Sieu Sean Do was 12 years old when Khmer Rouge soldiers ordered his family to leave their home in Phnom Penh and go to the Cambodian jungle, where labor camps, starvation and persecution in the notorious “fields of death” of the regime would ultimately cause 1.7 million deaths.
Do witnessed massacres and torture before his family escaped, eventually moving to the United States. But lasting trauma and a desire to see justice stayed with him.
On Thursday, Cambodia’s 16-year UN-backed tribunal to prosecute the leaders of the 1970s regime ended after securing just three convictions at a cost of more than $330 million.
For Do and other Cambodian-American survivors, this fell far short of the justice they sought. But some said it still created a vital legal and historical record of the Cambodian genocide.
“The court process allowed survivors to finally have an opportunity to express what they had been through,” Do, now 59, told USA TODAY.
In 1975, the Khmer Rouge attempted to create a classless agrarian society, forcing city dwellers to move to the countryside to work hard labor. Mismanagement led to starvation and disease. The regime targeted teachers, lawyers, doctors and clergy, according to the University of Minnesota’s Holocaust and Genocide Studies. The Khmer Rouge were ousted by a Vietnamese invasion in 1979.
In Phnom Penh this week, busloads of Cambodians came to watch the final proceedings of a court that aimed to deliver justice, accountability and explanation for crimes.
EVENING NEWS: Sign up for USA TODAY’s free Evening Briefing newsletter
In its last session, the UN-assisted tribunal rejected an appeal by Khieu Samphan, the last surviving leader of the Khmer Rouge government who ruled Cambodia from 1975 to 1979. He reaffirmed his life sentence following his conviction in 2018 for genocide, crimes against humanity and war crimes.
The court previously convicted Nuon Chea, the Khmer Rouge’s No. 2, and Kaing Guek Eav, who commanded Tuol Sleng prison, where around 16,000 people were tortured before being taken away to be killed. Both have since died.
The tribunal – established in 2006 after the deaths of scores of Khmer Rouge officials, including leader Pol Pot, who perished in the jungle in 1998 at the age of 72 while leading guerrilla warfare long after losing the power – has long been criticized for being slow.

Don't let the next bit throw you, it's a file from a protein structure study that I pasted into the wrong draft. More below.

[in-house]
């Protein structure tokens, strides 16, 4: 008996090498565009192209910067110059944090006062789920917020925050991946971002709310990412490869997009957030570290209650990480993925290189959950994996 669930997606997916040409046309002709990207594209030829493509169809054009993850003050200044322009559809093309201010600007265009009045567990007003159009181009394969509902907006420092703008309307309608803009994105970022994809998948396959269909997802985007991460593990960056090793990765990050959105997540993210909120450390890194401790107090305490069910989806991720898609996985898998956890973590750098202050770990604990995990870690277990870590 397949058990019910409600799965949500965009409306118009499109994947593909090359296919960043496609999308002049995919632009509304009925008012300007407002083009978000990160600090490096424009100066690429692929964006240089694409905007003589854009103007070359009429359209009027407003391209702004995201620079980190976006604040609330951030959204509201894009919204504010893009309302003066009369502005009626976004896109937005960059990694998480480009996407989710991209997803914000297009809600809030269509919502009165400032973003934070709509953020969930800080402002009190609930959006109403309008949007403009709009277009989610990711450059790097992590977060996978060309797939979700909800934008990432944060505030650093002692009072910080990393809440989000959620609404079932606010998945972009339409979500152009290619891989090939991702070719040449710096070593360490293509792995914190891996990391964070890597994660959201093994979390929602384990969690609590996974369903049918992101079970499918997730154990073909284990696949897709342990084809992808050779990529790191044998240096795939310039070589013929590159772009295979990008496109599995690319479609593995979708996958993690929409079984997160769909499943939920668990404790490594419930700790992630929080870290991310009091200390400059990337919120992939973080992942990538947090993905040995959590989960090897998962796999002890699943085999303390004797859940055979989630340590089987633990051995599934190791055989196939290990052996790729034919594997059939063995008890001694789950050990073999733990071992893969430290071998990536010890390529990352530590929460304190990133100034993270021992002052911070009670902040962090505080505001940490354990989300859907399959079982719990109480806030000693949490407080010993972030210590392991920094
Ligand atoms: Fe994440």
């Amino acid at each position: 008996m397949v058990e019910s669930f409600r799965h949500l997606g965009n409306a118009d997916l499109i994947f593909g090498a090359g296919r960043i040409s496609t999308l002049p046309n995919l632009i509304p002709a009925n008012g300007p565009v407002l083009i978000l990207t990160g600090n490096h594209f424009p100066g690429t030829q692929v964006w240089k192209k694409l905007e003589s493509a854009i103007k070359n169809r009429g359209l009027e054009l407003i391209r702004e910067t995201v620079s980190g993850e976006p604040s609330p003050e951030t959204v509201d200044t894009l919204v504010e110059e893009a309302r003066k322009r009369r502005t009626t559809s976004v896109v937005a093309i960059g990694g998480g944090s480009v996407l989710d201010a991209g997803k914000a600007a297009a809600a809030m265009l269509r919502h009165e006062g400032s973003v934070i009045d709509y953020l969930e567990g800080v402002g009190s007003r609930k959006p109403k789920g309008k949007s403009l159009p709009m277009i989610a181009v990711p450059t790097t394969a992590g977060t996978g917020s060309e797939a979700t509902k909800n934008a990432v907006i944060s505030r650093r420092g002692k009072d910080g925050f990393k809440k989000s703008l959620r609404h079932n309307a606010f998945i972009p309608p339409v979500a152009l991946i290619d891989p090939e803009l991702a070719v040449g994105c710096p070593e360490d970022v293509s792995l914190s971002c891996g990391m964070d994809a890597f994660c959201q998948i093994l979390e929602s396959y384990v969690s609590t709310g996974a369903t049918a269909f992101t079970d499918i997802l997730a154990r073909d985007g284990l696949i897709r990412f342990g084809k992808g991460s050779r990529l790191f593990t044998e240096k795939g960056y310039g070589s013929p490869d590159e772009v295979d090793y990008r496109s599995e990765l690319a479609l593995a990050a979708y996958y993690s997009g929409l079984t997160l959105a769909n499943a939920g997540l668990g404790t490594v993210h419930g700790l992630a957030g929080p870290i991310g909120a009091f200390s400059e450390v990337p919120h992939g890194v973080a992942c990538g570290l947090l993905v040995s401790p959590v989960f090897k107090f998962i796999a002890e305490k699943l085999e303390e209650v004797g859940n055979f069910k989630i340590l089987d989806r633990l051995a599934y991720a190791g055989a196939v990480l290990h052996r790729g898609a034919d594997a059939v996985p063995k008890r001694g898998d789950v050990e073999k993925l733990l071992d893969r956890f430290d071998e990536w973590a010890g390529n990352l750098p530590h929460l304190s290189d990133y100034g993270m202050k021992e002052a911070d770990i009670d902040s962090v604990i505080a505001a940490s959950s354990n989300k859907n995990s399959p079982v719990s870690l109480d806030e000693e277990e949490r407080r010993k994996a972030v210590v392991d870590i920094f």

David Scheffer, a former US ambassador-at-large for war crimes issues who also served as the special expert on UN assistance to the tribunal from 2012 to 2018, said the tribunal faced a certain number of challenges. This included disputes over who could be sued.
Cambodia’s longtime Prime Minister Hun Sen is a former Khmer Rouge commander who defected when the group was in power and was installed under a new government.
Although the court fell short of its potential, Scheffer argued that it still produced an important measure of justice while helping to develop school education about the Khmer Rouge period.
“Justice has been served. Does that mean justice has been served for every death, against all perpetrators of death, injury and destruction under the Pol Pot regime…of course not,” said he declared.
Do, who lives in San Francisco, said he had “spoken with many angry survivors who shared their disappointment” about how long the court took for so few convictions.
“People are quick to note the flaws of the court, especially the political interference. And that was an albatross for the court,” Alexander Hinton, a professor of anthropology at Rutgers University, told USA TODAY via email. , who studies genocide and was in Cambodia for the final court hearing.
He added, “There have been too few trials, but the ones that did were important and essential to help Cambodia heal and move forward after one of the worst genocides in history.”
In Long Beach, Calif., Richer San, 58, a board member of the community group called Cambodia Town, Inc., told USA TODAY he also survived the Khmer Rouge as a youth.
“Horrible things happened,” said San, who recalls being kicked out of town at gunpoint. “My generation and more, you know, still suffer from PTSD.”
The tribunal, officially called the Extraordinary Chambers within the Courts of Cambodia, will now enter a “residual” period of three years, focusing on organizing its archives and disseminating information about its work for educational purposes.
“We don’t forget the past – because we were there,” San said. “But we are also looking forward to it.”
Contributor: The Associated Press
Chris Kenning is a national journalist. Contact him at firstname.lastname@example.org and on Twitter @chris_kenning.